I like to think that my mom is quite famous. Many times during our visit last week people would approach her and tell her that she looked familiar or maybe they recognized her and forgot her name. Many thank her. All share their personal story with her and usually get her up to date with their lives. Sometimes there are hugs.
My mother has been in social work almost her entire life. I spent my childhood going to the office with her – meeting mothers and babies as they apply for the W.I.C. program, listening to her counsel people on where to find affordable housing, teaching people to read, and helping people write a resume to get a job.
But most of all my mother is a good listener. She’s a quiet person(much like her daughter) who avoids crowds and longs for quiet conversation, who rarely talks about herself and takes the time to hear your story.
So she’s picked the perfect vocation. And she’s brilliant at it. And she’s retiring next year.
I’m having a very hard time picturing my mom not working. She’s worked outside of the home since I was about five years old. I was a latch-key kid and some of my fondest memories of childhood are of hanging out with my mom in her office. (This is also how I forgave her for being such a horrible baker).
But my mother is not one to sit idle. In the last few years she’s started a hobby that is turning into a business. It’s turning into a business because she is a good listener.
My mom lost her own mom six years ago. We still can’t really talk about it without crying. My grandma was a special lady. My mom left her mother’s funeral in Minnesota with a box of grandma’s old clothes in her trunk. Mom went home to Indiana to grieve.
Sometimes I try to picture how my mom did it in those months after her own mother’s death. How she carefully chose the clothes she did. How she decided how to cut out each piece. How she decided to sew it all back together into something exquisitely beautiful. How many tears she shed in the process. How many times she laughed at the memories they shared. Would she remember the certain times and places that my grandma wore that special blouse.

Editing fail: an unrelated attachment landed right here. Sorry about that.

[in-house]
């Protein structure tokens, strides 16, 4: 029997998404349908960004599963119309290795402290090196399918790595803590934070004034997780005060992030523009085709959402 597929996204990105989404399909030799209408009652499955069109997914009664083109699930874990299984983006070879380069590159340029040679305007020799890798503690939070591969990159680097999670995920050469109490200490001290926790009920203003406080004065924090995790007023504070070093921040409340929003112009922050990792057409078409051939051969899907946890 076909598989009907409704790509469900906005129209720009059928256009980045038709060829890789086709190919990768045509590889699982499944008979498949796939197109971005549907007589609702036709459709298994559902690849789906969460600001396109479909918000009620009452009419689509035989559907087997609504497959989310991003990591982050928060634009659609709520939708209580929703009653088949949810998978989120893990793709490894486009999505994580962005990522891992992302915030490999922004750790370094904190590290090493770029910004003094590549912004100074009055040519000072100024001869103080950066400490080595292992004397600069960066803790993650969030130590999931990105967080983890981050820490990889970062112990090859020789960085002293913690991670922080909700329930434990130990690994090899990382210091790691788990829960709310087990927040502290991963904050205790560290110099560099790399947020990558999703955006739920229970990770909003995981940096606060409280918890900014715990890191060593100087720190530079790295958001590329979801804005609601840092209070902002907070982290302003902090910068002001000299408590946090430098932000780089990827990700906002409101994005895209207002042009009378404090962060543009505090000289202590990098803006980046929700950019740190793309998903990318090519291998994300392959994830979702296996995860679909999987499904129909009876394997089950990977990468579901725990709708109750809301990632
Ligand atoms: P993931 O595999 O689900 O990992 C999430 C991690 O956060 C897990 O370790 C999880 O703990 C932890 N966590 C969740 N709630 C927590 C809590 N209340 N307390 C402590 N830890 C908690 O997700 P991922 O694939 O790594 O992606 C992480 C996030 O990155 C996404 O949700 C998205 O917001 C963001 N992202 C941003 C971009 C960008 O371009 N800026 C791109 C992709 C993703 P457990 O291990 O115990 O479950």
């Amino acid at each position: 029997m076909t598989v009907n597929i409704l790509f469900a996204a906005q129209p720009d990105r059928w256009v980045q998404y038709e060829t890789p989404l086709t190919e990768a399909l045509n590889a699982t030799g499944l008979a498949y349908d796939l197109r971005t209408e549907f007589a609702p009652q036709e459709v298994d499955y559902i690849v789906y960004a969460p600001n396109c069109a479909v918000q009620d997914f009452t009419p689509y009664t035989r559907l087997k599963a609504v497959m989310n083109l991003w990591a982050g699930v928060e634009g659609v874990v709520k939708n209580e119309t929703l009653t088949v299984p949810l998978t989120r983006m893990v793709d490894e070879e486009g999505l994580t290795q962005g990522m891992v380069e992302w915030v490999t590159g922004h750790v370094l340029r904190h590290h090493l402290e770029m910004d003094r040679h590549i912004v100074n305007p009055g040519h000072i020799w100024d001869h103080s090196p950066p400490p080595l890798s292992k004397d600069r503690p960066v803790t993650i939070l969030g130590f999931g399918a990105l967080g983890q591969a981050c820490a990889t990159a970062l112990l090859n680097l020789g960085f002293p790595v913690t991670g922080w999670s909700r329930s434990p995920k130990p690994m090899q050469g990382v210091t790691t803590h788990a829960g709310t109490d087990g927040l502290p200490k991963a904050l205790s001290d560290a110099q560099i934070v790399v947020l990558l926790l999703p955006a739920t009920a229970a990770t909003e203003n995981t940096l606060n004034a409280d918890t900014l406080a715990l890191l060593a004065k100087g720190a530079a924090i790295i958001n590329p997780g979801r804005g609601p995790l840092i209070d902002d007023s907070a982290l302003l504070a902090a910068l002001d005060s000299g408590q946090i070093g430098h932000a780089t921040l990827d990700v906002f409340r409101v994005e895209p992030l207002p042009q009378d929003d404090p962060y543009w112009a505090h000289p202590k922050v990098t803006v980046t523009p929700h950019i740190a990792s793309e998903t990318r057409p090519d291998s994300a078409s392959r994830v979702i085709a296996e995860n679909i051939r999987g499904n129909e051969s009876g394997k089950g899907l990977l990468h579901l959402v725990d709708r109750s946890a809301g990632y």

Within a few months my mom quilted a pillow for herself and for each of her six siblings. A pillow and quilt for her grieving father, and doll quilts for the granddaughters. All of these she handmade from my grandmother’s clothing.
When my grandfather died three years later my mom went back to work making pillows and quilts for all of us. I recognize his flannel shirt and his funny plaid boxers on my pillow. Everyday I see the pillow and think about him and how much he loved me.
And so it happened that someone saw my mom’s quilted pillows on her couch one day and they told a friend who had just lost her husband. That friend called my mom and pretty soon my mom is making 10 pillows for her. And then that friend tells some ladies at the cafe and pretty soon a lady who has lost her young son calls my mom. And then maybe that lady was showing her quilt at work and the lady who lost her sister goes home and sobs as she boxes up some of her sister’s favorite clothes right before she calls my mom….
That’s the way these things go, right? The good things build through love.
But truly it’s not just because my mom sews and quilts pillows from clothes from your loved ones lost. It’s because my mom is my mom. She doesn’t just take your box of clothes and write out your order and call you upon completion. She sits down with you and listens. She hears your stories of their favorite sweater. She hears how you had that romantic dinner just weeks before his death. She hears your stories about a boy who was too young to die.
And when she delivers your pillows and you cry at their beauty..their memories …she holds you and cries with you. Because that is who my mom is. The quiet one with the big heart, open arms and the ability to listen.
And this is why I think she’ll be very busy in her retirement.
I go upstairs and do my nightly bed check before I go to sleep. I tuck my girls back in and lightly kiss their foreheads as not to wake them. I smile as I look down at their American Girl dolls lined up ‘sleeping’ under their quilts. I bend down to tuck them in too and run my hands along my grandmother’s patches of clothing and remember that she wore that grey sweatshirt the day she met Esther. I sleep well knowing she’s still close.